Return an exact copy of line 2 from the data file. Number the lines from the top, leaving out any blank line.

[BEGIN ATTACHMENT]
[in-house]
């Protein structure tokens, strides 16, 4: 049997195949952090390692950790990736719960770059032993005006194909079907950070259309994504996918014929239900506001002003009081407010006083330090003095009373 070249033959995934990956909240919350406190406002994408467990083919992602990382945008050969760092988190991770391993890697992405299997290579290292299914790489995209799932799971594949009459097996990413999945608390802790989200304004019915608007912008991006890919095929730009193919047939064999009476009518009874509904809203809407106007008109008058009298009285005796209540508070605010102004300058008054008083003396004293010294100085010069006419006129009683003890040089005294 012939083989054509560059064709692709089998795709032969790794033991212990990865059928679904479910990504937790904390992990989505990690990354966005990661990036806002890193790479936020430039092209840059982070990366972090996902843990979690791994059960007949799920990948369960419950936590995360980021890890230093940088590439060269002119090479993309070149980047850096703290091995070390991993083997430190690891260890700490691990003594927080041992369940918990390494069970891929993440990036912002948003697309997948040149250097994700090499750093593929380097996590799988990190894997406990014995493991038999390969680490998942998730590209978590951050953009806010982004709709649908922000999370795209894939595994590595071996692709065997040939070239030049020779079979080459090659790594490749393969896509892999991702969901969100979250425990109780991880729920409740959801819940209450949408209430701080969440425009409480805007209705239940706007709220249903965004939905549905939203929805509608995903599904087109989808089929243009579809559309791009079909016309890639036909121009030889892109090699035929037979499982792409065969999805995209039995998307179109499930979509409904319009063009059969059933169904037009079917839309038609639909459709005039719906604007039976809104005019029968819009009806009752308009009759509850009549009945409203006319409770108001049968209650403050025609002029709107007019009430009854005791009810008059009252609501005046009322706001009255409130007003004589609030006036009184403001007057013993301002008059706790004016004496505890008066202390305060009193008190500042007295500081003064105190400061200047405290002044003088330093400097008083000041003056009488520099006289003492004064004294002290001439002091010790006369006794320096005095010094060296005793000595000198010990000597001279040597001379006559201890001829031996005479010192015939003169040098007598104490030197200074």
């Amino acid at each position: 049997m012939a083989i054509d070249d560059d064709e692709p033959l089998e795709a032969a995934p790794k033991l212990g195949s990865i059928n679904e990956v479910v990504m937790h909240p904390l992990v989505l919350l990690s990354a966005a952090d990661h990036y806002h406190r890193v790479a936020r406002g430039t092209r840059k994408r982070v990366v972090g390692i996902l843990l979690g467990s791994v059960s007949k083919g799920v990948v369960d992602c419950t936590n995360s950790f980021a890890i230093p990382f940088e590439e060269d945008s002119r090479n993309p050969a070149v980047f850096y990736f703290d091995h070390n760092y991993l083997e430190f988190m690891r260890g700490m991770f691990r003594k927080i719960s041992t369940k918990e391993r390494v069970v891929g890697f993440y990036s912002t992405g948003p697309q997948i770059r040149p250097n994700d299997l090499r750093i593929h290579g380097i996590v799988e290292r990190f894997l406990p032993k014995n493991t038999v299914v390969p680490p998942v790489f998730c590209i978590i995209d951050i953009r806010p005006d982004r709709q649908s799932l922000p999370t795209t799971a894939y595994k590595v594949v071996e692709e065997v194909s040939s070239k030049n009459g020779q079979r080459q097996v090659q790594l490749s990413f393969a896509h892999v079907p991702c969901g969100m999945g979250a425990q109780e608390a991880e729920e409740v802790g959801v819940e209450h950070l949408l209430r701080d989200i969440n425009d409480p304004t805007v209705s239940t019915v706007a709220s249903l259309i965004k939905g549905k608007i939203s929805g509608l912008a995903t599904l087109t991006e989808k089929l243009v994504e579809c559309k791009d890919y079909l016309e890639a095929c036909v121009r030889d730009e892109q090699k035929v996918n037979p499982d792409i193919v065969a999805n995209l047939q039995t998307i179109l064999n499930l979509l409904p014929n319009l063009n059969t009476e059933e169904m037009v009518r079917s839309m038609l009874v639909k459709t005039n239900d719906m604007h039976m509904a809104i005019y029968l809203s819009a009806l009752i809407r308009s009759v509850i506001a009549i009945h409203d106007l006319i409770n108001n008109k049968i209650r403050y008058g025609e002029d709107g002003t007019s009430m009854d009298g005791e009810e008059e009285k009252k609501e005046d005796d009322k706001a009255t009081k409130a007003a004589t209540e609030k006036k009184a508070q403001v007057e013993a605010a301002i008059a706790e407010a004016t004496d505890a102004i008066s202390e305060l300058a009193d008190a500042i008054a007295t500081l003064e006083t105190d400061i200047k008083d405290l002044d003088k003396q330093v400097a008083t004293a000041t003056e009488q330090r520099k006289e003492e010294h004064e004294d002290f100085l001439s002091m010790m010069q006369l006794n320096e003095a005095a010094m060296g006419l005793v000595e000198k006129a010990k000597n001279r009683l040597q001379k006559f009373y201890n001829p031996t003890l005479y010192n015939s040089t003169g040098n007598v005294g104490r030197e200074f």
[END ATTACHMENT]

């Protein structure tokens, strides 16, 4: 049997195949952090390692950790990736719960770059032993005006194909079907950070259309994504996918014929239900506001002003009081407010006083330090003095009373 070249033959995934990956909240919350406190406002994408467990083919992602990382945008050969760092988190991770391993890697992405299997290579290292299914790489995209799932799971594949009459097996990413999945608390802790989200304004019915608007912008991006890919095929730009193919047939064999009476009518009874509904809203809407106007008109008058009298009285005796209540508070605010102004300058008054008083003396004293010294100085010069006419006129009683003890040089005294 012939083989054509560059064709692709089998795709032969790794033991212990990865059928679904479910990504937790904390992990989505990690990354966005990661990036806002890193790479936020430039092209840059982070990366972090996902843990979690791994059960007949799920990948369960419950936590995360980021890890230093940088590439060269002119090479993309070149980047850096703290091995070390991993083997430190690891260890700490691990003594927080041992369940918990390494069970891929993440990036912002948003697309997948040149250097994700090499750093593929380097996590799988990190894997406990014995493991038999390969680490998942998730590209978590951050953009806010982004709709649908922000999370795209894939595994590595071996692709065997040939070239030049020779079979080459090659790594490749393969896509892999991702969901969100979250425990109780991880729920409740959801819940209450949408209430701080969440425009409480805007209705239940706007709220249903965004939905549905939203929805509608995903599904087109989808089929243009579809559309791009079909016309890639036909121009030889892109090699035929037979499982792409065969999805995209039995998307179109499930979509409904319009063009059969059933169904037009079917839309038609639909459709005039719906604007039976809104005019029968819009009806009752308009009759509850009549009945409203006319409770108001049968209650403050025609002029709107007019009430009854005791009810008059009252609501005046009322706001009255409130007003004589609030006036009184403001007057013993301002008059706790004016004496505890008066202390305060009193008190500042007295500081003064105190400061200047405290002044003088330093400097008083000041003056009488520099006289003492004064004294002290001439002091010790006369006794320096005095010094060296005793000595000198010990000597001279040597001379006559201890001829031996005479010192015939003169040098007598104490030197200074």